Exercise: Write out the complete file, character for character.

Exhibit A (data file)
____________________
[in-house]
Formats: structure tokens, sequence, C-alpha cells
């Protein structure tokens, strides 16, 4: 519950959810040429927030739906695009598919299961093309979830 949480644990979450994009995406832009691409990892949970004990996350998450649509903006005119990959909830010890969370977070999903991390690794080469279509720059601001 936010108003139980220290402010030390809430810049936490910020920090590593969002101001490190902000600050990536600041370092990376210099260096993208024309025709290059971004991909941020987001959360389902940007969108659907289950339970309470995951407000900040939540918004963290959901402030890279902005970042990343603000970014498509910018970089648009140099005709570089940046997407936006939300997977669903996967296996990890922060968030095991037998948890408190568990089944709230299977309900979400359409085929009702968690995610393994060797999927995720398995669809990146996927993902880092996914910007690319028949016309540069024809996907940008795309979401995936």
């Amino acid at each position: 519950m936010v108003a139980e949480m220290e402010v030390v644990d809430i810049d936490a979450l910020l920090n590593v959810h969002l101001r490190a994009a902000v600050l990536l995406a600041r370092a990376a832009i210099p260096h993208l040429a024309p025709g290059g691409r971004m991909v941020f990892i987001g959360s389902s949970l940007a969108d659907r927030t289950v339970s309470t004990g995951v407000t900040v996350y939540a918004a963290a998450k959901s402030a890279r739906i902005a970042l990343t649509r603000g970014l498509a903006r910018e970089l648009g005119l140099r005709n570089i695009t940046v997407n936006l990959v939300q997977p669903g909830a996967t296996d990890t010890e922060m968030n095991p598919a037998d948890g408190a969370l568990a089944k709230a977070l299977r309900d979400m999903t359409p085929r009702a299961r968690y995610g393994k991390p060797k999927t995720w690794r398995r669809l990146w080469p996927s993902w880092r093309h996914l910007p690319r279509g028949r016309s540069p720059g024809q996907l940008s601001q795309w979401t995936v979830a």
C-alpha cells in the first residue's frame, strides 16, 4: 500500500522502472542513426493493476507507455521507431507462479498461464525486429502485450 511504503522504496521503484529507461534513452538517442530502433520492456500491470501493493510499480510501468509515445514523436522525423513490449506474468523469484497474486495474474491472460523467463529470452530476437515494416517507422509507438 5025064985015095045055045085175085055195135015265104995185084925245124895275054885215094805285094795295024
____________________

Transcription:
[in-house]
Formats: structure tokens, sequence, C-alpha cells
């Protein structure tokens, strides 16, 4: 519950959810040429927030739906695009598919299961093309979830 949480644990979450994009995406832009691409990892949970004990996350998450649509903006005119990959909830010890969370977070999903991390690794080469279509720059601001 936010108003139980220290402010030390809430810049936490910020920090590593969002101001490190902000600050990536600041370092990376210099260096993208024309025709290059971004991909941020987001959360389902940007969108659907289950339970309470995951407000900040939540918004963290959901402030890279902005970042990343603000970014498509910018970089648009140099005709570089940046997407936006939300997977669903996967296996990890922060968030095991037998948890408190568990089944709230299977309900979400359409085929009702968690995610393994060797999927995720398995669809990146996927993902880092996914910007690319028949016309540069024809996907940008795309979401995936």
């Amino acid at each position: 519950m936010v108003a139980e949480m220290e402010v030390v644990d809430i810049d936490a979450l910020l920090n590593v959810h969002l101001r490190a994009a902000v600050l990536l995406a600041r370092a990376a832009i210099p260096h993208l040429a024309p025709g290059g691409r971004m991909v941020f990892i987001g959360s389902s949970l940007a969108d659907r927030t289950v339970s309470t004990g995951v407000t900040v996350y939540a918004a963290a998450k959901s402030a890279r739906i902005a970042l990343t649509r603000g970014l498509a903006r910018e970089l648009g005119l140099r005709n570089i695009t940046v997407n936006l990959v939300q997977p669903g909830a996967t296996d990890t010890e922060m968030n095991p598919a037998d948890g408190a969370l568990a089944k709230a977070l299977r309900d979400m999903t359409p085929r009702a299961r968690y995610g393994k991390p060797k999927t995720w690794r398995r669809l990146w080469p996927s993902w880092r093309h996914l910007p690319r279509g028949r016309s540069p720059g024809q996907l940008s601001q795309w979401t995936v979830a």
C-alpha cells in the first residue's frame, strides 16, 4: 500500500522502472542513426493493476507507455521507431507462479498461464525486429502485450 511504503522504496521503484529507461534513452538517442530502433520492456500491470501493493510499480510501468509515445514523436522525423513490449506474468523469484497474486495474474491472460523467463529470452530476437515494416517507422509507438 5025064985015095045055045085175085055195135015265104995185084925245124895275054885215094805285094795295024